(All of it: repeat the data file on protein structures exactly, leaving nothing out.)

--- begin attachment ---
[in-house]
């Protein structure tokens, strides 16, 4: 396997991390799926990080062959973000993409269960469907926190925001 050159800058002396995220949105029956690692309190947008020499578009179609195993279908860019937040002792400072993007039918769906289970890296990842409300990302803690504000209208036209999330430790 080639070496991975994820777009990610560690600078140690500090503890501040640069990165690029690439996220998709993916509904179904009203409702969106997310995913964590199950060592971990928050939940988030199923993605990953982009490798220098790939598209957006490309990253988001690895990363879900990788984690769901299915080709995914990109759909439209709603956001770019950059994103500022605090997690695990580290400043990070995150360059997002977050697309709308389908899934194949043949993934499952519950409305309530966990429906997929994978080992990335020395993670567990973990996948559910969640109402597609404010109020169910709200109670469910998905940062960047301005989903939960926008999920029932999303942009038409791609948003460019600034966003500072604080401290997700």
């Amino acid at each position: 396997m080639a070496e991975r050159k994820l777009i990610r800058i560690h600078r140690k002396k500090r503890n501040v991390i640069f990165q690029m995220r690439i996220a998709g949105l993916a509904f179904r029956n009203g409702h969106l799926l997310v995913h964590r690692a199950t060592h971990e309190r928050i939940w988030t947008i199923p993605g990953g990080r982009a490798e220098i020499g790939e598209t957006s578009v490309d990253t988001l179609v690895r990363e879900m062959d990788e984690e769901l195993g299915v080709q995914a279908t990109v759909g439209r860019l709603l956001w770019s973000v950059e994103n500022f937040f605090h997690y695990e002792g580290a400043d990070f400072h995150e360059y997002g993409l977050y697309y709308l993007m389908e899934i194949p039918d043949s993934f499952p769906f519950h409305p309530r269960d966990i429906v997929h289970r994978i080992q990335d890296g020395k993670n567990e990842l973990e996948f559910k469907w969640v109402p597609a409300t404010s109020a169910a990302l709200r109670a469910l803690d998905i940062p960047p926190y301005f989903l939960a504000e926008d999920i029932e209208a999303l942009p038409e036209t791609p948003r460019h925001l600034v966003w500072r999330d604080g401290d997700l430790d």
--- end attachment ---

[in-house]
């Protein structure tokens, strides 16, 4: 396997991390799926990080062959973000993409269960469907926190925001 050159800058002396995220949105029956690692309190947008020499578009179609195993279908860019937040002792400072993007039918769906289970890296990842409300990302803690504000209208036209999330430790 080639070496991975994820777009990610560690600078140690500090503890501040640069990165690029690439996220998709993916509904179904009203409702969106997310995913964590199950060592971990928050939940988030199923993605990953982009490798220098790939598209957006490309990253988001690895990363879900990788984690769901299915080709995914990109759909439209709603956001770019950059994103500022605090997690695990580290400043990070995150360059997002977050697309709308389908899934194949043949993934499952519950409305309530966990429906997929994978080992990335020395993670567990973990996948559910969640109402597609404010109020169910709200109670469910998905940062960047301005989903939960926008999920029932999303942009038409791609948003460019600034966003500072604080401290997700």
């Amino acid at each position: 396997m080639a070496e991975r050159k994820l777009i990610r800058i560690h600078r140690k002396k500090r503890n501040v991390i640069f990165q690029m995220r690439i996220a998709g949105l993916a509904f179904r029956n009203g409702h969106l799926l997310v995913h964590r690692a199950t060592h971990e309190r928050i939940w988030t947008i199923p993605g990953g990080r982009a490798e220098i020499g790939e598209t957006s578009v490309d990253t988001l179609v690895r990363e879900m062959d990788e984690e769901l195993g299915v080709q995914a279908t990109v759909g439209r860019l709603l956001w770019s973000v950059e994103n500022f937040f605090h997690y695990e002792g580290a400043d990070f400072h995150e360059y997002g993409l977050y697309y709308l993007m389908e899934i194949p039918d043949s993934f499952p769906f519950h409305p309530r269960d966990i429906v997929h289970r994978i080992q990335d890296g020395k993670n567990e990842l973990e996948f559910k469907w969640v109402p597609a409300t404010s109020a169910a990302l709200r109670a469910l803690d998905i940062p960047p926190y301005f989903l939960a504000e926008d999920i029932e209208a999303l942009p038409e036209t791609p948003r460019h925001l600034v966003w500072r999330d604080g401290d997700l430790d």